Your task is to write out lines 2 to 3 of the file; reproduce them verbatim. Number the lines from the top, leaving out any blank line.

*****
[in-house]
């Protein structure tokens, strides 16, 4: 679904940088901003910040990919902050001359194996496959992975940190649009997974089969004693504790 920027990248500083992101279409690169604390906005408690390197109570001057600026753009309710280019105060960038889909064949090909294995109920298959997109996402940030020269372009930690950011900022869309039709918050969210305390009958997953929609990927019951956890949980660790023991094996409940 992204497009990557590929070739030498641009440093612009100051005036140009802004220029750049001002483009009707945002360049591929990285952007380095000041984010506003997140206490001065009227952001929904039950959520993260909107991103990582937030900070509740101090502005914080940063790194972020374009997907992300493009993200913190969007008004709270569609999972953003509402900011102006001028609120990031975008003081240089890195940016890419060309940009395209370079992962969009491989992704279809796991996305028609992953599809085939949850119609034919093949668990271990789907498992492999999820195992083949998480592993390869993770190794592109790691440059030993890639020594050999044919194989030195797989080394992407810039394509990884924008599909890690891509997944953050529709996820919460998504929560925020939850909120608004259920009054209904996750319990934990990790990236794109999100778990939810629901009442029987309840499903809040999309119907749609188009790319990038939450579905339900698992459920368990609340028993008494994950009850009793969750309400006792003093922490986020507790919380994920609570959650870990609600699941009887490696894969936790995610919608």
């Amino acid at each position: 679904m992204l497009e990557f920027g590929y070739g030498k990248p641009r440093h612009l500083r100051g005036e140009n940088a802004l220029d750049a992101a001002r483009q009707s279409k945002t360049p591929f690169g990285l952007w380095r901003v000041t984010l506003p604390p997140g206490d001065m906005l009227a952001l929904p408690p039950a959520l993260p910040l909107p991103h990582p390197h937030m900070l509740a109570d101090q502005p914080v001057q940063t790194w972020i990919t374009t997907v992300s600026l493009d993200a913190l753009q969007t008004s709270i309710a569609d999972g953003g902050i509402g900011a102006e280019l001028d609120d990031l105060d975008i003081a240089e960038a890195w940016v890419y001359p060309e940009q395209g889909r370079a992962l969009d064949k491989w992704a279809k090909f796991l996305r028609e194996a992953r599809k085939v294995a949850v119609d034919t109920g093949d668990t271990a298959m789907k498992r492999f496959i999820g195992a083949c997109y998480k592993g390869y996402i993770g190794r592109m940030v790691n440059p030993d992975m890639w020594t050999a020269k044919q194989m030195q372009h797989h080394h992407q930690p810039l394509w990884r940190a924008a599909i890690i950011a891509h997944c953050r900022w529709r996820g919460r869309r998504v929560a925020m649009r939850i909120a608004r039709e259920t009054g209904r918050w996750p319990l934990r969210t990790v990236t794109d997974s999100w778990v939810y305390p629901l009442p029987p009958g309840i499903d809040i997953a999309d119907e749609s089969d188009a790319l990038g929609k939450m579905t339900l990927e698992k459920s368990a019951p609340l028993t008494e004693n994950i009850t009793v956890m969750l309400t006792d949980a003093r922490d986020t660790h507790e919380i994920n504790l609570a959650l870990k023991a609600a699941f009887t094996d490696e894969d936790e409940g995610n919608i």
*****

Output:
């Protein structure tokens, strides 16, 4: 679904940088901003910040990919902050001359194996496959992975940190649009997974089969004693504790 920027990248500083992101279409690169604390906005408690390197109570001057600026753009309710280019105060960038889909064949090909294995109920298959997109996402940030020269372009930690950011900022869309039709918050969210305390009958997953929609990927019951956890949980660790023991094996409940 992204497009990557590929070739030498641009440093612009100051005036140009802004220029750049001002483009009707945002360049591929990285952007380095000041984010506003997140206490001065009227952001929904039950959520993260909107991103990582937030900070509740101090502005914080940063790194972020374009997907992300493009993200913190969007008004709270569609999972953003509402900011102006001028609120990031975008003081240089890195940016890419060309940009395209370079992962969009491989992704279809796991996305028609992953599809085939949850119609034919093949668990271990789907498992492999999820195992083949998480592993390869993770190794592109790691440059030993890639020594050999044919194989030195797989080394992407810039394509990884924008599909890690891509997944953050529709996820919460998504929560925020939850909120608004259920009054209904996750319990934990990790990236794109999100778990939810629901009442029987309840499903809040999309119907749609188009790319990038939450579905339900698992459920368990609340028993008494994950009850009793969750309400006792003093922490986020507790919380994920609570959650870990609600699941009887490696894969936790995610919608």
């Amino acid at each position: 679904m992204l497009e990557f920027g590929y070739g030498k990248p641009r440093h612009l500083r100051g005036e140009n940088a802004l220029d750049a992101a001002r483009q009707s279409k945002t360049p591929f690169g990285l952007w380095r901003v000041t984010l506003p604390p997140g206490d001065m906005l009227a952001l929904p408690p039950a959520l993260p910040l909107p991103h990582p390197h937030m900070l509740a109570d101090q502005p914080v001057q940063t790194w972020i990919t374009t997907v992300s600026l493009d993200a913190l753009q969007t008004s709270i309710a569609d999972g953003g902050i509402g900011a102006e280019l001028d609120d990031l105060d975008i003081a240089e960038a890195w940016v890419y001359p060309e940009q395209g889909r370079a992962l969009d064949k491989w992704a279809k090909f796991l996305r028609e194996a992953r599809k085939v294995a949850v119609d034919t109920g093949d668990t271990a298959m789907k498992r492999f496959i999820g195992a083949c997109y998480k592993g390869y996402i993770g190794r592109m940030v790691n440059p030993d992975m890639w020594t050999a020269k044919q194989m030195q372009h797989h080394h992407q930690p810039l394509w990884r940190a924008a599909i890690i950011a891509h997944c953050r900022w529709r996820g919460r869309r998504v929560a925020m649009r939850i909120a608004r039709e259920t009054g209904r918050w996750p319990l934990r969210t990790v990236t794109d997974s999100w778990v939810y305390p629901l009442p029987p009958g309840i499903d809040i997953a999309d119907e749609s089969d188009a790319l990038g929609k939450m579905t339900l990927e698992k459920s368990a019951p609340l028993t008494e004693n994950i009850t009793v956890m969750l309400t006792d949980a003093r922490d986020t660790h507790e919380i994920n504790l609570a959650l870990k023991a609600a699941f009887t094996d490696e894969d936790e409940g995610n919608i």